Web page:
15. Ava Odoemena says:

    Evaluating a tattoo by the rules of language is a form of technocratic reductionism equivalent to judging a meal by its content of carbs, proteins and fats. It ignores everything actually relevant to the meal: tastes, aroma, intent of the chef, the setting in which it is enjoyed, the people around at the time and so on.

    Tattoos are art and therefore are liberated from the rules of language, even if language is an aspect of the art. That I need to explain this to people who most likely consider themselves intelligent strikes me odd, however, the elements of smug aggression expressed in the entry and some comments may indicate that the critique is not about a “wrong use” of Hebrew, but a front for encoded sexism behind it or another form of primeval dominance behavior. Equally childish encoding as accused, which would ignite the irony of projection.

    I observe with worry, the emerging group-fantasy of technocrats, in which they believe that they are a *social* elite.

  16. Sonya says:

    One of my friends decided to get a Hebrew tattoo on her hip. She told me it translated to “Follower of Christ.” I can not read Hebrew and have been looking on the internet to see if the tattoo says what it says. I believe people should be very careful using the Hebrew language and she needs to know if it is right. Would someone e-mail me the translation of “Follower of Christ” please? Thank you!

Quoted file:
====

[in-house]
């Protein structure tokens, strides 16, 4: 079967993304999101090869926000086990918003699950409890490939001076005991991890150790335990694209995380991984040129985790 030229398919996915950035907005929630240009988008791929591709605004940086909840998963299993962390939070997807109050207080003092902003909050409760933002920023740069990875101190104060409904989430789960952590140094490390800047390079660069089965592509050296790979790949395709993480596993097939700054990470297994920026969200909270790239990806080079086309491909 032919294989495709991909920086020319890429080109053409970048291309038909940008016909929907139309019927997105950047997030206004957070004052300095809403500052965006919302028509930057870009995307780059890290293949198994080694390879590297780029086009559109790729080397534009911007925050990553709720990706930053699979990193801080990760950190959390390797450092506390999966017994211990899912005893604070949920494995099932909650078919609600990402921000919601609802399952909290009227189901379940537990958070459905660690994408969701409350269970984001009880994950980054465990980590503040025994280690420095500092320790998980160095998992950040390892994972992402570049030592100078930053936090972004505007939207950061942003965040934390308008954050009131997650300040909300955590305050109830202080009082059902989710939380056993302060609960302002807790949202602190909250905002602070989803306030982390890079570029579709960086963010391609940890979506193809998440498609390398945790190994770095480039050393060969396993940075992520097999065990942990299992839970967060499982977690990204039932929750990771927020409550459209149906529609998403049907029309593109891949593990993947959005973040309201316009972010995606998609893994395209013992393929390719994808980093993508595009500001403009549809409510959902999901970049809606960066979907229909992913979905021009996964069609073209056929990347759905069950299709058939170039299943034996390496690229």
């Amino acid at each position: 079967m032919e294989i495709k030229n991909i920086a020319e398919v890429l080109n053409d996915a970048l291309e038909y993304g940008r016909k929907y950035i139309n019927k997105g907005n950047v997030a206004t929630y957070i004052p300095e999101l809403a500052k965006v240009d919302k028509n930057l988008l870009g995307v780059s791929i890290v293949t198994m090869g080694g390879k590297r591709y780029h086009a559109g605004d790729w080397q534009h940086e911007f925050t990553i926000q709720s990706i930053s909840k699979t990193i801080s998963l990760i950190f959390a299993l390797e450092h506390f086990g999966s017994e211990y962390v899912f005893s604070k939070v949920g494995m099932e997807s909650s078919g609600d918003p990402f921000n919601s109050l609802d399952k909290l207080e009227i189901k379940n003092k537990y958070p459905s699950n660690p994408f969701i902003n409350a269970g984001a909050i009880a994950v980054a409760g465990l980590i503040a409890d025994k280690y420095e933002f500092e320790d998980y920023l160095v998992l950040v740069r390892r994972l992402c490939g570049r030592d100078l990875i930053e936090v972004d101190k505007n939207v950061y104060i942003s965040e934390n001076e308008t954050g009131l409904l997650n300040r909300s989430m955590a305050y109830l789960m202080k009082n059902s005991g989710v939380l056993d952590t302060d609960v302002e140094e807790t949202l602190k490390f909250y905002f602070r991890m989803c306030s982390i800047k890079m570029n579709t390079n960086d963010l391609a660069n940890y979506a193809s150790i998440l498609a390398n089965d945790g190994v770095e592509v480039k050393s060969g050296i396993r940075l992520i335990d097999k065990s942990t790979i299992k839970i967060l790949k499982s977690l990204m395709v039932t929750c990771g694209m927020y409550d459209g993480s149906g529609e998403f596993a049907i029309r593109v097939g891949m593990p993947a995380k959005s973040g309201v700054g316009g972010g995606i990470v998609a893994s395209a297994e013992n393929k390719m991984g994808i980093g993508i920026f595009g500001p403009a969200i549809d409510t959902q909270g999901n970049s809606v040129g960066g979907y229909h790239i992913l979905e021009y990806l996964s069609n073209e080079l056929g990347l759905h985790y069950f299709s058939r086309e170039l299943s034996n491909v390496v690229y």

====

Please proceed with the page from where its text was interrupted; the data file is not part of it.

17. Jessica says:

    I was thinking of getting a tattoo saying “Peace of God” but I really don’t want it to come out wrong, any help?

    Email me at kpappas622@gmail.com


  18. Pingback: A funny story of my own at Tête-à-Tête-Tête

  19. Dani says:

    i’m trying to get a correct hebrew translation fo a tattoo i want. can anybody help?

  20. Yael says:

    To Dani, what is the phrase you want to translate? Maybe I can help.

Comments are closed.